Disputes cost $100 million per capital construction project

By Catrin JonesNovember 08, 2022

Costs claimed in disputes in major capital and infrastructure construction projects amounted to $98.7 million per project, according to the Fifth Annual Crux Insight Report which revealed how global headwinds could cause further damaging cost overruns and delays in construction projects.

More than 1,600 projects across 100 countries valued at more than $2 trillion were analyzed up through July 2022 for the report. It was discovered that, on average, costs claimed in disputes amounted to $98.7 million per project, more than a third (35.1%) of their capital expenditure.

Deficient workmanship contributed to disputes and delays in North America at nearly the same rate as the most-common global causes: late design, incorrect design and/or incomplete design. (Graphic: HKA)

Total claims analyzed exceeded $80 billion in value, while the cumulative overruns total a staggering 840 years.

This year’s report highlights the damaging influence of factors such as dysfunctional design processes, skills shortages, and supply chain disruption on project performance:

  • Design: A significant number of projects are dogged by design-centric failures – design information issued late (24.3%), incorrect design (23.8%) and/or incomplete design (23.2%).
  • Workforce: 3% of projects were impacted by workmanship deficiencies, 15.3% by low levels of skill and/or experience, and 9.7% by a shortage of workers.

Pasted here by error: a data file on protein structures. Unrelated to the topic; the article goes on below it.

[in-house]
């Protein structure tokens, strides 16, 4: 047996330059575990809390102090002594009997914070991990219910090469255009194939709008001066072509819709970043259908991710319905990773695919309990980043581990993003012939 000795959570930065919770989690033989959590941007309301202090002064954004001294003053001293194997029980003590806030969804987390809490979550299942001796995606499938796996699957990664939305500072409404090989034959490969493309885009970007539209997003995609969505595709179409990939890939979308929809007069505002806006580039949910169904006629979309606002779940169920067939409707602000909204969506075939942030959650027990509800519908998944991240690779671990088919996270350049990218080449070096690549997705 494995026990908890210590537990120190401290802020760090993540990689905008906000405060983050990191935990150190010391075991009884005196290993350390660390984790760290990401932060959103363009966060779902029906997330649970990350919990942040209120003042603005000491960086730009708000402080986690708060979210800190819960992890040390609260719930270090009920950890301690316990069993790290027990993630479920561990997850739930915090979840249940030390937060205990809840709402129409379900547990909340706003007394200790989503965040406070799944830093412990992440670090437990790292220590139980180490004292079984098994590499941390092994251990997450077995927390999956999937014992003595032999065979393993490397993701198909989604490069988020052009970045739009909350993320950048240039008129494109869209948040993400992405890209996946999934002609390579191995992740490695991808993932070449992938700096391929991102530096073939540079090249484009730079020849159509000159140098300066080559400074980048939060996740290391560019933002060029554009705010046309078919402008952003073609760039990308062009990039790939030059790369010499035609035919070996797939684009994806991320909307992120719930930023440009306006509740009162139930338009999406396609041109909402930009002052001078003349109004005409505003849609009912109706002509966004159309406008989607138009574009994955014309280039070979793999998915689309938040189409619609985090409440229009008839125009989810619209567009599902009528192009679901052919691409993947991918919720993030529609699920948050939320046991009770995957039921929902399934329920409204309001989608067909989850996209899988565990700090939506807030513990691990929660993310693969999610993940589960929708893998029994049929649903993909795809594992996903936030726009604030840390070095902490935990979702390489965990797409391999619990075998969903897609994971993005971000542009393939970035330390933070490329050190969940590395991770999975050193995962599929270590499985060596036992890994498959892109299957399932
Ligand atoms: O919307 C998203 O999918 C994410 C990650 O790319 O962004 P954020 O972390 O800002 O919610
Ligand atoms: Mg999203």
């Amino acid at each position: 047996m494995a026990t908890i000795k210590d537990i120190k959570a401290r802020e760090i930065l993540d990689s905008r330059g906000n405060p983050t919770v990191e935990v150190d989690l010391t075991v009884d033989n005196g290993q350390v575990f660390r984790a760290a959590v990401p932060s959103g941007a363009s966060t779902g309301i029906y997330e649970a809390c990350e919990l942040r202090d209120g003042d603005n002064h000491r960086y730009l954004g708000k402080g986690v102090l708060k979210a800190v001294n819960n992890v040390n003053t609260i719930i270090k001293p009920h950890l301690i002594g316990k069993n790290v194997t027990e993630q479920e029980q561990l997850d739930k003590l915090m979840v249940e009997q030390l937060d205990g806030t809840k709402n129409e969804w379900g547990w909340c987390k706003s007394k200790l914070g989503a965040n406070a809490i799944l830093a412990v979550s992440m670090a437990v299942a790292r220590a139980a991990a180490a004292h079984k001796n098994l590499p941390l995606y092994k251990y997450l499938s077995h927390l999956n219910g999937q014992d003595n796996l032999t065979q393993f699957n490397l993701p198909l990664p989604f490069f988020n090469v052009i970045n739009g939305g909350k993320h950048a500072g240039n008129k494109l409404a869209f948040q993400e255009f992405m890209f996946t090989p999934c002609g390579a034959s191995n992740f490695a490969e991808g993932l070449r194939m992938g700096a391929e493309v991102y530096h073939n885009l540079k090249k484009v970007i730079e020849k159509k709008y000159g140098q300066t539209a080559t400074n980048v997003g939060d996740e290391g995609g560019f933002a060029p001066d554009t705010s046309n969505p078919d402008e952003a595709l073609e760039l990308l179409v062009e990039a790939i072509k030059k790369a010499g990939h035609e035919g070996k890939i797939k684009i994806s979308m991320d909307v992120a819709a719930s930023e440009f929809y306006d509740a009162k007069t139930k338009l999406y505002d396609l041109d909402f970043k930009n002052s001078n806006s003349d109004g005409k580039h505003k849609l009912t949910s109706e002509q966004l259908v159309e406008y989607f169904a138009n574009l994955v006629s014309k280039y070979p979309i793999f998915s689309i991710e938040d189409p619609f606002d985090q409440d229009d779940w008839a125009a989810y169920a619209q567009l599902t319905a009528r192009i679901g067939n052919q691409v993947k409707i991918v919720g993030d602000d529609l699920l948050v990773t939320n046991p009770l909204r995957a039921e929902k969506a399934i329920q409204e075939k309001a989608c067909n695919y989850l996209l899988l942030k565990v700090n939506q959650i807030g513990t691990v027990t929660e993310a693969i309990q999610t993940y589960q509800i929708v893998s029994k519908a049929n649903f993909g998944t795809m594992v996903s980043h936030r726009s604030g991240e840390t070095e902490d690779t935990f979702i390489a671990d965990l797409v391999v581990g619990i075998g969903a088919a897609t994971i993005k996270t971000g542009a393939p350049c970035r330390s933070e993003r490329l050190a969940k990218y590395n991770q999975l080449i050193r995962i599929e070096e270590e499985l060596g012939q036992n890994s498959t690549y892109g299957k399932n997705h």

• Supplies: 5% of projects were disrupted by late delivery of materials and/or products.
Leading causes of claims

Across all projects globally, The Crux Insight report notes that the leading cause of claims and disputes was a change in scope, followed by conflicting contract interpretations and delayed design information.

The effects of the pandemic continue to manifest on projects. Delays in granting approvals, accessing sites, issuing design information, and delivery of materials have all ratcheted up in the Crux Insight ranking of causes.

Deficient workmanship was a far more significant cause of contention in Europe and the Americas than in other regions – on 23.2% and 20.3% of projects, respectively.

With project timelines and budgets already stretched, particularly in North America, acute skills shortages and rising labor and input costs increase the risk of overheating. Claimed costs already amount to more than a third (33.8%) of average project CAPEX in the region.

Many of the dominant causes of claims and disputes – notably, change in scope, unforeseen physical conditions, and deficiencies in design or workmanship – arise from short-sighted attempts to save time and money up front.

Even at their least severe, overruns averaged almost a year in the Americas (prolonging schedules by 58.2%, equivalent to 11.3 months).

Lingering Covid effects compounded by war

While various design-related failings rank highly in all regions, in Europe incorrect design is the prime culprit for distress on almost a third of projects.

Restricted or late access to sites and/or workforces was one of the top three triggers for claims and disputes in Africa, Asia, and Oceania (ranking first, second and third, respectively).

The report states that projects in the Middle East faced the worst delays (83.1% of schedule duration or 22.5 months, on average).

“In 2022 we are still seeing a long Covid legacy of uncertainty, and that economic and logistical overhang has been compounded by the war in Ukraine, resurgent inflation, further supply shocks, and a slowdown in the global economic recovery.” said Toby Hunt, partner and Crux sponsor. “All pose significant challenges for major capital projects even though many of the world’s construction markets remain buoyant and boast strong project pipelines.”

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